Journaling Prompt: How do you keep your composure when you’re under stress?

Art Prompt: Equanimity

Non-Fiction / Speechwriting Prompt:Use the word of the week in your article or speech.

Photo Credit: The U.S. Army on Flickr


There is no one specific trigger, but there are many contributing factors and high risk behaviors that contribute to the addictions spectrum disorders.

  • Physiological Factors – Pre-natal substance use exposure, genetic predisposition, psycho-pharmacology of the substance being use, and the person’s body ability to tolerate the substance.
  • Psychological Factors – Stress/distress, anxiety, depression, and physical/psychological pain all increases one’s likelihood of using substances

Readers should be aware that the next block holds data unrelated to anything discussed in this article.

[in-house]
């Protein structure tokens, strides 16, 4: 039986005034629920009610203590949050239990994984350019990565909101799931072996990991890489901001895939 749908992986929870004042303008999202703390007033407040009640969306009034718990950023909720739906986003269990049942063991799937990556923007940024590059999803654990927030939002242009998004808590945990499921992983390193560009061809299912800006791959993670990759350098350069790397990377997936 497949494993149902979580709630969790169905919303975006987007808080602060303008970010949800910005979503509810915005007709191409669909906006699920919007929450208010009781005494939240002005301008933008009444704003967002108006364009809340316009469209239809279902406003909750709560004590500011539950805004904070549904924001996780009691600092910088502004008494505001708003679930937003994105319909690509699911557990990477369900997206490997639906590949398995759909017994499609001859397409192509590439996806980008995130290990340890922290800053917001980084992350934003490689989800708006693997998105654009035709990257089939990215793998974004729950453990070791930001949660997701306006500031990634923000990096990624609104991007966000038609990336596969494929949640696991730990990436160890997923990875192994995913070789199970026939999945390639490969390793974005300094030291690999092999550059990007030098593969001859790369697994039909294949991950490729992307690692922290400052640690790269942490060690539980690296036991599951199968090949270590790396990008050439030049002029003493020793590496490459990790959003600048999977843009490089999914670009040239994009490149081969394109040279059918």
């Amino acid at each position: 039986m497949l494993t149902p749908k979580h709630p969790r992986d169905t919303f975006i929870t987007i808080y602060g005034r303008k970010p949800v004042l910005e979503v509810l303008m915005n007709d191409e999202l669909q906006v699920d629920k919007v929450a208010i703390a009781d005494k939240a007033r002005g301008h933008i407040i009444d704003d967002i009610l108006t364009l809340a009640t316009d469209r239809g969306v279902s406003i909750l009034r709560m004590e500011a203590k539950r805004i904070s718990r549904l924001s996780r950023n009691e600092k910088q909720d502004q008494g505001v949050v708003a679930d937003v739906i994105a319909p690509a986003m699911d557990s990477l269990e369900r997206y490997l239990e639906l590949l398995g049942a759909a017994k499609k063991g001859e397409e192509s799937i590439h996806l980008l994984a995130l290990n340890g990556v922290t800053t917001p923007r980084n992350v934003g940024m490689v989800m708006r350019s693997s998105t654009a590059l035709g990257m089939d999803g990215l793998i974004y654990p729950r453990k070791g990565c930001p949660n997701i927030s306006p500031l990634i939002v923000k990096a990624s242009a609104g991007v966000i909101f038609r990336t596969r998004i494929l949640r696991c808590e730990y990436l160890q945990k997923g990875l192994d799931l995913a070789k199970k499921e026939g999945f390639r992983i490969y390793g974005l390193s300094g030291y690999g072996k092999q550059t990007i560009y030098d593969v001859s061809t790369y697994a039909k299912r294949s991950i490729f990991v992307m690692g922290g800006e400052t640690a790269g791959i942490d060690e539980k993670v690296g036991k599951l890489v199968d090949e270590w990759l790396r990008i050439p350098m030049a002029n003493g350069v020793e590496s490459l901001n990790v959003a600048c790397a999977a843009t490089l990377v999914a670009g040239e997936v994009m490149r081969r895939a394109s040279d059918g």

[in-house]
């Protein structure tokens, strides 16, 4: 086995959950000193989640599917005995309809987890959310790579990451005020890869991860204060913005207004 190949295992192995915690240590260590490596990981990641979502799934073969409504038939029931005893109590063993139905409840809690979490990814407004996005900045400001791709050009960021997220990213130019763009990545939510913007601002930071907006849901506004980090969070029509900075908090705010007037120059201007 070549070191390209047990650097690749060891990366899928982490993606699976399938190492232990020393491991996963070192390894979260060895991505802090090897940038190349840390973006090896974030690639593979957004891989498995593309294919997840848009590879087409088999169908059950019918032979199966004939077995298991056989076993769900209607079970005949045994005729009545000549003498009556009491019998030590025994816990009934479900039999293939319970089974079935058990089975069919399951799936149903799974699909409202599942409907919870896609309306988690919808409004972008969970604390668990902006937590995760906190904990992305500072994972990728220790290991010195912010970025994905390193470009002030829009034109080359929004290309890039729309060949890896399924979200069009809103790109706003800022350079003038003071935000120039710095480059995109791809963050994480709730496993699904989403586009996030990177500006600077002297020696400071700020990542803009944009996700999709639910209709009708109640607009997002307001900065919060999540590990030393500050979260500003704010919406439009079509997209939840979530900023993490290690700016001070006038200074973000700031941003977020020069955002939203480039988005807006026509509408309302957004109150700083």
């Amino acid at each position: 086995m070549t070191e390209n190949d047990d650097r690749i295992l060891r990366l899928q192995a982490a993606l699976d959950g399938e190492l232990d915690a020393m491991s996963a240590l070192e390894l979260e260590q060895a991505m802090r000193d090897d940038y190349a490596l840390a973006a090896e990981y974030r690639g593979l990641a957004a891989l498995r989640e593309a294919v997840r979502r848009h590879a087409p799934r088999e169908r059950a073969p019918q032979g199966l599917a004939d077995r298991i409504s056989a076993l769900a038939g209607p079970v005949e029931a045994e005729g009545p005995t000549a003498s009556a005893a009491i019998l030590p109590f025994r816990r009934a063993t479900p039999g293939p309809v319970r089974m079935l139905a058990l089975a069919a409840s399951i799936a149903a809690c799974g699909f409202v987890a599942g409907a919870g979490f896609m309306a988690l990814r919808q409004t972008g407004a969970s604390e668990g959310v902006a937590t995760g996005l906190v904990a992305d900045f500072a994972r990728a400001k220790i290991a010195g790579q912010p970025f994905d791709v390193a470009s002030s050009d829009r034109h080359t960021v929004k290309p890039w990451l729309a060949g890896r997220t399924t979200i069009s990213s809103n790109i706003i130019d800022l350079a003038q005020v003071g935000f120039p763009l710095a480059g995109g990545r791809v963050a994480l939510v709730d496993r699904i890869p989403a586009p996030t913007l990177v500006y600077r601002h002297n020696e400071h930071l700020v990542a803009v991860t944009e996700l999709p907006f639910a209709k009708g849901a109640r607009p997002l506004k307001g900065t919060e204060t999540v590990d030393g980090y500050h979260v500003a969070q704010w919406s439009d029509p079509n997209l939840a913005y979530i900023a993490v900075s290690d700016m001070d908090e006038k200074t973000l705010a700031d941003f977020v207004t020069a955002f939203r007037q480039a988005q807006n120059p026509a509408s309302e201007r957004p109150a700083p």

• Social – Exposure to substance use in one’s family, community, or even one’s job are possible contributing factors
  • Spiritual – Loss of purpose, hope, or struggling with the meaning of it all.

Joseph Troiani

Fiction Writing Prompt: Write about a character as they develop an addiction. What are the triggers? What is the background?

Journaling Prompt: Write about a personal experience with addiction.

Art Prompt: Addiction

Non-Fiction / Speechwriting Prompt: Tell your audience about the contributing factors that lead to the development of an addiction and how they can spot the warning signs in their loved ones.

Photo Credit: Kaushik Narasimhan on Flickr